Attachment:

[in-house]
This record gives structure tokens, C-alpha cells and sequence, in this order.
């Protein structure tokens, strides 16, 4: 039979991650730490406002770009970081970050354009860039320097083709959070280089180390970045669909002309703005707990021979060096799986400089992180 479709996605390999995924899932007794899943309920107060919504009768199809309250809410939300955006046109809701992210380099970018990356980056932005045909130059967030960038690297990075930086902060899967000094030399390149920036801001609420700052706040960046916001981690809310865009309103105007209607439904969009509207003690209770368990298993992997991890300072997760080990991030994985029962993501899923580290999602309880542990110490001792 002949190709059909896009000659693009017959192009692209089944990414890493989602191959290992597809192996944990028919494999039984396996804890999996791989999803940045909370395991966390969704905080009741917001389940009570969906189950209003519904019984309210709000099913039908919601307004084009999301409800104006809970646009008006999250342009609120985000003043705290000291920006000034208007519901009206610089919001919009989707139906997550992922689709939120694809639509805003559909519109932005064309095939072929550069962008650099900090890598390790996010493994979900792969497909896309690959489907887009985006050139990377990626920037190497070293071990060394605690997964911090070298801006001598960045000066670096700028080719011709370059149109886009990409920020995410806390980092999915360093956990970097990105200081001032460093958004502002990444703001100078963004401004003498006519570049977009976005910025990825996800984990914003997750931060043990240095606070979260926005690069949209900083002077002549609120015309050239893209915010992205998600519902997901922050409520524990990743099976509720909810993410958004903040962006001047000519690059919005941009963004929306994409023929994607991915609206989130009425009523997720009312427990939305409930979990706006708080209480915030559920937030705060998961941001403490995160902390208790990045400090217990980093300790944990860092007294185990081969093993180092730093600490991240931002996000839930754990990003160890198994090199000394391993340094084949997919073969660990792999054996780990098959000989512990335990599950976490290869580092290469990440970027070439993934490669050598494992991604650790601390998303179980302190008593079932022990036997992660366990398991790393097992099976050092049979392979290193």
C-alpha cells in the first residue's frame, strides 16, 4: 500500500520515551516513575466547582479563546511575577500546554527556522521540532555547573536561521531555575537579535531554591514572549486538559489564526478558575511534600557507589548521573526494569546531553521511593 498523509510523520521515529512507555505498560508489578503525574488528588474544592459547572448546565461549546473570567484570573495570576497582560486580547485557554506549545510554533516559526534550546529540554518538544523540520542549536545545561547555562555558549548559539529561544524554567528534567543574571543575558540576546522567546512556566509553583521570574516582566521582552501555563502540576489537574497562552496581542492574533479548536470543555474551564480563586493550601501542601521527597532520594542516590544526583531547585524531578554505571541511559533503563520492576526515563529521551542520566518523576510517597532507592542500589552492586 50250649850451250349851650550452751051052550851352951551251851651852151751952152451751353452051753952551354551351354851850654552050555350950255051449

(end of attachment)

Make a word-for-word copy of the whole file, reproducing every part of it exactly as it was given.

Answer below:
[in-house]
This record gives structure tokens, C-alpha cells and sequence, in this order.
């Protein structure tokens, strides 16, 4: 039979991650730490406002770009970081970050354009860039320097083709959070280089180390970045669909002309703005707990021979060096799986400089992180 479709996605390999995924899932007794899943309920107060919504009768199809309250809410939300955006046109809701992210380099970018990356980056932005045909130059967030960038690297990075930086902060899967000094030399390149920036801001609420700052706040960046916001981690809310865009309103105007209607439904969009509207003690209770368990298993992997991890300072997760080990991030994985029962993501899923580290999602309880542990110490001792 002949190709059909896009000659693009017959192009692209089944990414890493989602191959290992597809192996944990028919494999039984396996804890999996791989999803940045909370395991966390969704905080009741917001389940009570969906189950209003519904019984309210709000099913039908919601307004084009999301409800104006809970646009008006999250342009609120985000003043705290000291920006000034208007519901009206610089919001919009989707139906997550992922689709939120694809639509805003559909519109932005064309095939072929550069962008650099900090890598390790996010493994979900792969497909896309690959489907887009985006050139990377990626920037190497070293071990060394605690997964911090070298801006001598960045000066670096700028080719011709370059149109886009990409920020995410806390980092999915360093956990970097990105200081001032460093958004502002990444703001100078963004401004003498006519570049977009976005910025990825996800984990914003997750931060043990240095606070979260926005690069949209900083002077002549609120015309050239893209915010992205998600519902997901922050409520524990990743099976509720909810993410958004903040962006001047000519690059919005941009963004929306994409023929994607991915609206989130009425009523997720009312427990939305409930979990706006708080209480915030559920937030705060998961941001403490995160902390208790990045400090217990980093300790944990860092007294185990081969093993180092730093600490991240931002996000839930754990990003160890198994090199000394391993340094084949997919073969660990792999054996780990098959000989512990335990599950976490290869580092290469990440970027070439993934490669050598494992991604650790601390998303179980302190008593079932022990036997992660366990398991790393097992099976050092049979392979290193």
C-alpha cells in the first residue's frame, strides 16, 4: 500500500520515551516513575466547582479563546511575577500546554527556522521540532555547573536561521531555575537579535531554591514572549486538559489564526478558575511534600557507589548521573526494569546531553521511593 498523509510523520521515529512507555505498560508489578503525574488528588474544592459547572448546565461549546473570567484570573495570576497582560486580547485557554506549545510554533516559526534550546529540554518538544523540520542549536545545561547555562555558549548559539529561544524554567528534567543574571543575558540576546522567546512556566509553583521570574516582566521582552501555563502540576489537574497562552496581542492574533479548536470543555474551564480563586493550601501542601521527597532520594542516590544526583531547585524531578554505571541511559533503563520492576526515563529521551542520566518523576510517597532507592542500589552492586 50250649850451250349851650550452751051052550851352951551251851651852151751952152451751353452051753952551354551351354851850654552050555350950255051449